The good, the bad, and the ugly of the Dove Campaign for Real Beauty

Heiss (2011) leveled a strong critique with specific regard to Dove’s Campaign for Real Beauty, drawing on feminist-disability theory, a framework to analyze and critique social systems and material practices that stigmatize certain kinds of bodily variations (i.e., people with disabilities). The key motives are forging positive identities and promoting the inclusion of women with disabilities in mainstream society. Heiss argues that these types of campaigns whose aim is to promote positive body image in fact represent an ideology of “naïve integration”. This type of ideology espouses an acceptance of diverse body types, but at the same time reflects traditional beauty standards. For example, Dove sought to challenge dominant beauty norms by depicting "real" women with "real" curves in their advertisements. However, it is argued that these “real” women appear similar enough to pre-existing ideals that they too would be accepted by most beauty standards, suggesting a failure on Dove’s account to truly widen the definition of beauty. Furthermore, she argues that in neglecting to include a woman with a disabled body in their campaign ad, Dove fails to ascribe value to certain (“very real”) body types and instead reinforces traditional understandings of the body and of beauty. This is evident in Dove’s casting calls, which read: no tattoos, no scars, flawless skin, beautiful hair, and bodies that fall nicely between “not too curvy” and “not too athletic” (Odell, 2010). Moreover, there have also been claims that Dove engages in digital re-touching of their ad campaigns (Helm, 2008), explicitly in contradiction of their ad campaign’s message. Heiss (2011) suggests that these campaigns turn instead to an ideology of pluralism, which reflects respect for cultural diversity and encourages people to maintain their unique subjectivities, for example, with respect to disabilities. The adoption of this ideology could be achieved through the inclusion of a woman with a disability in one of Dove’s advertising campaigns.

Though few may describe Dove as “representing an ideology of naïve integration”, many people certainly feel the same way, recognizing that Dove promotes both positive body image but also traditional beauty standards. In other words, the Campaign for Real Beauty can be viewed as being hypocritical, which may lead people to experience cognitive dissonance. On the one hand, consumers might purchase Dove because it promotes a good message; on the other hand, they might question exactly what they are purchasing (skin firming lotion?). However, any dissonance in this case may be fairly easily resolved; consumers can relieve their cognitive dissonance by reasoning that there is nothing wrong with wanting to look your best, and at least they are supporting a company with “good” values. We will now turn to the “ugly” side of Dove’s campaign, which may evoke uncomfortable feelings that are not so easily resolved.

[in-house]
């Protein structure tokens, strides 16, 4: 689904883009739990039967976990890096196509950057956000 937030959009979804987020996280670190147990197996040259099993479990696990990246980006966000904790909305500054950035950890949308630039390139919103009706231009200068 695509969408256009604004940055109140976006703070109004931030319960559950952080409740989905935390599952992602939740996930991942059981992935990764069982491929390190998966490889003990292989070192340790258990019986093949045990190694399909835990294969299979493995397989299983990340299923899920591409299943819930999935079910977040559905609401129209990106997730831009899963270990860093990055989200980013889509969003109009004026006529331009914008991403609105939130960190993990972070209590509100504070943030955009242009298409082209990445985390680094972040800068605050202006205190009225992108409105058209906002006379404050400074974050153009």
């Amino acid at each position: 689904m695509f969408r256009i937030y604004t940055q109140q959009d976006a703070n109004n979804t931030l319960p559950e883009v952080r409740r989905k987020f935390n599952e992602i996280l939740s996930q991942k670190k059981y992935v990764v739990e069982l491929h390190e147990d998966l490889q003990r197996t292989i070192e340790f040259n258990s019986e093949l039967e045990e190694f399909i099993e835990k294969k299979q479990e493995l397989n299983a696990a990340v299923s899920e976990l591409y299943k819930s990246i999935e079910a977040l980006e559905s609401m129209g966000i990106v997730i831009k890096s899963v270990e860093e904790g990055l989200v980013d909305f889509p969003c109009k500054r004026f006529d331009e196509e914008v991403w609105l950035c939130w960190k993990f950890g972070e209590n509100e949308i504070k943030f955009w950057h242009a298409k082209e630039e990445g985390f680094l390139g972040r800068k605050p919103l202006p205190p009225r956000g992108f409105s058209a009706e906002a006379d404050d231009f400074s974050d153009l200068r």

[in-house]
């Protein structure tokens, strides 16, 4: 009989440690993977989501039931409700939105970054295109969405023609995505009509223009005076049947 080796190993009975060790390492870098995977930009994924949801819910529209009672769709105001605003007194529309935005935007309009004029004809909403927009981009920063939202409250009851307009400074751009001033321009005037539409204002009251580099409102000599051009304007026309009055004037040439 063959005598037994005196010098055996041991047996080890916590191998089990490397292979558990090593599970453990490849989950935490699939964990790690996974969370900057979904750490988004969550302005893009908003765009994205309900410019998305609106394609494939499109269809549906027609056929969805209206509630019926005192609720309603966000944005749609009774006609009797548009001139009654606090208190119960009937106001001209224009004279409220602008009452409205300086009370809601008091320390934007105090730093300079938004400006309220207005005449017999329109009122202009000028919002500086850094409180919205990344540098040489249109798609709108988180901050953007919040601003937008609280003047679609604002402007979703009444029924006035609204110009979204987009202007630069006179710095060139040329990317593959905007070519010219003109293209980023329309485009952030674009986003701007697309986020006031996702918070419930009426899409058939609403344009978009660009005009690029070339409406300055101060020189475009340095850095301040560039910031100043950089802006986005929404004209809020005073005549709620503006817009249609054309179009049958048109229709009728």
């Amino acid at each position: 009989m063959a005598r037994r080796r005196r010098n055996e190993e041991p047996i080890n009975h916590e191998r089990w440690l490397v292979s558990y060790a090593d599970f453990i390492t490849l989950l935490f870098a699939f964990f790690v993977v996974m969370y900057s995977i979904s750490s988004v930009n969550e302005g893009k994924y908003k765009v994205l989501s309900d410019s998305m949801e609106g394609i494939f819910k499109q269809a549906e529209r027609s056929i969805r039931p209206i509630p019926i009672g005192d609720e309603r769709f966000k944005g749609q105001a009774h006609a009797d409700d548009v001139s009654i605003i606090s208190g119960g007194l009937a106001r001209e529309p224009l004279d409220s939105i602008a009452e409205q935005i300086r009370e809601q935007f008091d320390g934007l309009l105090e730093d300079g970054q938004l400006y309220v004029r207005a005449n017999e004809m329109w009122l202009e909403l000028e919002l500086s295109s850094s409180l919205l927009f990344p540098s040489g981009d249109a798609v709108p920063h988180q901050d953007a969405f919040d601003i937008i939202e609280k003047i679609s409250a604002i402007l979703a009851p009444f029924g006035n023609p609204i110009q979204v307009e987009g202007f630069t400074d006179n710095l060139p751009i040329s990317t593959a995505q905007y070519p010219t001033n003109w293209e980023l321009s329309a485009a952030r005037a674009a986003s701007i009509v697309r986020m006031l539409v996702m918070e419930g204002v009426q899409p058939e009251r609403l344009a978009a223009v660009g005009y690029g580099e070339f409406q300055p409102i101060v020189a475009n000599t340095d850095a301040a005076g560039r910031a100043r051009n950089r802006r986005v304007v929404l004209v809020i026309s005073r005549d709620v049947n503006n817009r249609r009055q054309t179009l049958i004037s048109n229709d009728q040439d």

The Ugly

Despite much criticism towards Dove’s ad campaign regarding their true motives, ideology, and efficacy, the real ugly side of the campaign is in their relation to brands like Axe. Dove’s parent company is Unilever, which is also the parent company of Axe and Fair & Lovely. These brands promote messages that are in direct contradiction to the message that Dove is attempting to promote, which is positive body image. Fair & Lovely, a popular brand marketed primarily to dark-skinned women, promotes a desire for “lighter skin”. This goes against Dove’s mission to be more accepting of all women’s beauty, by providing products that aim to make all women more alike. An example of an ad by Fair & Lovely depicts a dark-skinned woman who cannot get her dream job because of her skin colour, but once she uses their product, she finally lands her dream job, achieves good body image, and somehow boosts her love life. Although these ads have been criticized by advocacy groups for being offensive and demeaning (e.g., the All India Democratic Women’s Association), Fair & Lovely products are still being sold in over 38 countries and ringing in millions (Gandhi, 2007).